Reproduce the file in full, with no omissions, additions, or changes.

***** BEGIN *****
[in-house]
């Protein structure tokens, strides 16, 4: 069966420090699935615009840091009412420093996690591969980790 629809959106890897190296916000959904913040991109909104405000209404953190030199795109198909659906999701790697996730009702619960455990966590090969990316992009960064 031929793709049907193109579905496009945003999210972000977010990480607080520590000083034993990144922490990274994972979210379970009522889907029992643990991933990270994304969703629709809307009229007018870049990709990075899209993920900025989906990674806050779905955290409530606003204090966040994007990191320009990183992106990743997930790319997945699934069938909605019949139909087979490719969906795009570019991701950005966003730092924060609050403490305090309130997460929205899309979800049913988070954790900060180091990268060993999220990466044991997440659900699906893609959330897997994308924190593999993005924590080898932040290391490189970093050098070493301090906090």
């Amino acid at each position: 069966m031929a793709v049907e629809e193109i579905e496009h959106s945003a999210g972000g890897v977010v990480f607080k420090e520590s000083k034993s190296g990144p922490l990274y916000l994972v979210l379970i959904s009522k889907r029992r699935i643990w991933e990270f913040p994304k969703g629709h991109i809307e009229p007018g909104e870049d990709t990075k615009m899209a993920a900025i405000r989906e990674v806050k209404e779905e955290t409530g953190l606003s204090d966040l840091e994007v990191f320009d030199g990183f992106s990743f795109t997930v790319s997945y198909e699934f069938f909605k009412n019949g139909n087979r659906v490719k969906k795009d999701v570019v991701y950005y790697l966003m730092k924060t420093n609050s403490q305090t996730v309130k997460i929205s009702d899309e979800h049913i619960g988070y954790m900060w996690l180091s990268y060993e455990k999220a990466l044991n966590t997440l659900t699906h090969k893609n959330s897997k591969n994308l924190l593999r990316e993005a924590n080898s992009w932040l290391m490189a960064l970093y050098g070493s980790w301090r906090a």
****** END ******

[in-house]
């Protein structure tokens, strides 16, 4: 069966420090699935615009840091009412420093996690591969980790 629809959106890897190296916000959904913040991109909104405000209404953190030199795109198909659906999701790697996730009702619960455990966590090969990316992009960064 031929793709049907193109579905496009945003999210972000977010990480607080520590000083034993990144922490990274994972979210379970009522889907029992643990991933990270994304969703629709809307009229007018870049990709990075899209993920900025989906990674806050779905955290409530606003204090966040994007990191320009990183992106990743997930790319997945699934069938909605019949139909087979490719969906795009570019991701950005966003730092924060609050403490305090309130997460929205899309979800049913988070954790900060180091990268060993999220990466044991997440659900699906893609959330897997994308924190593999993005924590080898932040290391490189970093050098070493301090906090």
């Amino acid at each position: 069966m031929a793709v049907e629809e193109i579905e496009h959106s945003a999210g972000g890897v977010v990480f607080k420090e520590s000083k034993s190296g990144p922490l990274y916000l994972v979210l379970i959904s009522k889907r029992r699935i643990w991933e990270f913040p994304k969703g629709h991109i809307e009229p007018g909104e870049d990709t990075k615009m899209a993920a900025i405000r989906e990674v806050k209404e779905e955290t409530g953190l606003s204090d966040l840091e994007v990191f320009d030199g990183f992106s990743f795109t997930v790319s997945y198909e699934f069938f909605k009412n019949g139909n087979r659906v490719k969906k795009d999701v570019v991701y950005y790697l966003m730092k924060t420093n609050s403490q305090t996730v309130k997460i929205s009702d899309e979800h049913i619960g988070y954790m900060w996690l180091s990268y060993e455990k999220a990466l044991n966590t997440l659900t699906h090969k893609n959330s897997k591969n994308l924190l593999r990316e993005a924590n080898s992009w932040l290391m490189a960064l970093y050098g070493s980790w301090r906090a």